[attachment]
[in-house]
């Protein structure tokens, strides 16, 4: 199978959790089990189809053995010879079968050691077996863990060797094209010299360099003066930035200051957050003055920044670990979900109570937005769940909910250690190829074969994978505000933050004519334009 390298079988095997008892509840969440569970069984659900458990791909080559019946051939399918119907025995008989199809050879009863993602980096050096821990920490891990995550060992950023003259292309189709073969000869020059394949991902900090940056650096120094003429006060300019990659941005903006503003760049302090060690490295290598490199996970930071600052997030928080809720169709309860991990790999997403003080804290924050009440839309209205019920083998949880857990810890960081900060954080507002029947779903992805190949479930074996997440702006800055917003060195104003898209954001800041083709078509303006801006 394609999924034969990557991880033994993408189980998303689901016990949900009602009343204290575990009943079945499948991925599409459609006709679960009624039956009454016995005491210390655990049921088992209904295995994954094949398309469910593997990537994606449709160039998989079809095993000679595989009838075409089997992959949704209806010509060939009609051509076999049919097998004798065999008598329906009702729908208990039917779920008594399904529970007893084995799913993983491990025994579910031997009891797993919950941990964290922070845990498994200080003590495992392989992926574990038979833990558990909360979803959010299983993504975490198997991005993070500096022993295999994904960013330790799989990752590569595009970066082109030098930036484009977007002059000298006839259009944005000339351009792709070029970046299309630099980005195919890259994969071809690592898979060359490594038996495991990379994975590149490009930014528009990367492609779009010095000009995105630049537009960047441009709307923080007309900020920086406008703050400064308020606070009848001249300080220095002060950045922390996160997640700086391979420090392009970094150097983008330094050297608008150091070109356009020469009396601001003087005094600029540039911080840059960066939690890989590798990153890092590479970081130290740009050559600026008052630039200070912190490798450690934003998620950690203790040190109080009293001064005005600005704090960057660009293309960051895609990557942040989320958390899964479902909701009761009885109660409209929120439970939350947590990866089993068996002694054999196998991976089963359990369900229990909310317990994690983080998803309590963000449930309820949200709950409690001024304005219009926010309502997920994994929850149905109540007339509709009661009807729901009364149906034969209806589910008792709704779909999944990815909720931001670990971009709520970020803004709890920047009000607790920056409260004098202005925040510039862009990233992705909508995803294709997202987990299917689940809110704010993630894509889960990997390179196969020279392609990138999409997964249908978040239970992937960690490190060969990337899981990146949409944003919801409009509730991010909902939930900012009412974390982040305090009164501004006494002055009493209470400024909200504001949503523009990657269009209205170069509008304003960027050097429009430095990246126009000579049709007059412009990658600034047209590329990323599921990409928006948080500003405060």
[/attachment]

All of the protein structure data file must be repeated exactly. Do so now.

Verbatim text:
[in-house]
């Protein structure tokens, strides 16, 4: 199978959790089990189809053995010879079968050691077996863990060797094209010299360099003066930035200051957050003055920044670990979900109570937005769940909910250690190829074969994978505000933050004519334009 390298079988095997008892509840969440569970069984659900458990791909080559019946051939399918119907025995008989199809050879009863993602980096050096821990920490891990995550060992950023003259292309189709073969000869020059394949991902900090940056650096120094003429006060300019990659941005903006503003760049302090060690490295290598490199996970930071600052997030928080809720169709309860991990790999997403003080804290924050009440839309209205019920083998949880857990810890960081900060954080507002029947779903992805190949479930074996997440702006800055917003060195104003898209954001800041083709078509303006801006 394609999924034969990557991880033994993408189980998303689901016990949900009602009343204290575990009943079945499948991925599409459609006709679960009624039956009454016995005491210390655990049921088992209904295995994954094949398309469910593997990537994606449709160039998989079809095993000679595989009838075409089997992959949704209806010509060939009609051509076999049919097998004798065999008598329906009702729908208990039917779920008594399904529970007893084995799913993983491990025994579910031997009891797993919950941990964290922070845990498994200080003590495992392989992926574990038979833990558990909360979803959010299983993504975490198997991005993070500096022993295999994904960013330790799989990752590569595009970066082109030098930036484009977007002059000298006839259009944005000339351009792709070029970046299309630099980005195919890259994969071809690592898979060359490594038996495991990379994975590149490009930014528009990367492609779009010095000009995105630049537009960047441009709307923080007309900020920086406008703050400064308020606070009848001249300080220095002060950045922390996160997640700086391979420090392009970094150097983008330094050297608008150091070109356009020469009396601001003087005094600029540039911080840059960066939690890989590798990153890092590479970081130290740009050559600026008052630039200070912190490798450690934003998620950690203790040190109080009293001064005005600005704090960057660009293309960051895609990557942040989320958390899964479902909701009761009885109660409209929120439970939350947590990866089993068996002694054999196998991976089963359990369900229990909310317990994690983080998803309590963000449930309820949200709950409690001024304005219009926010309502997920994994929850149905109540007339509709009661009807729901009364149906034969209806589910008792709704779909999944990815909720931001670990971009709520970020803004709890920047009000607790920056409260004098202005925040510039862009990233992705909508995803294709997202987990299917689940809110704010993630894509889960990997390179196969020279392609990138999409997964249908978040239970992937960690490190060969990337899981990146949409944003919801409009509730991010909902939930900012009412974390982040305090009164501004006494002055009493209470400024909200504001949503523009990657269009209205170069509008304003960027050097429009430095990246126009000579049709007059412009990658600034047209590329990323599921990409928006948080500003405060």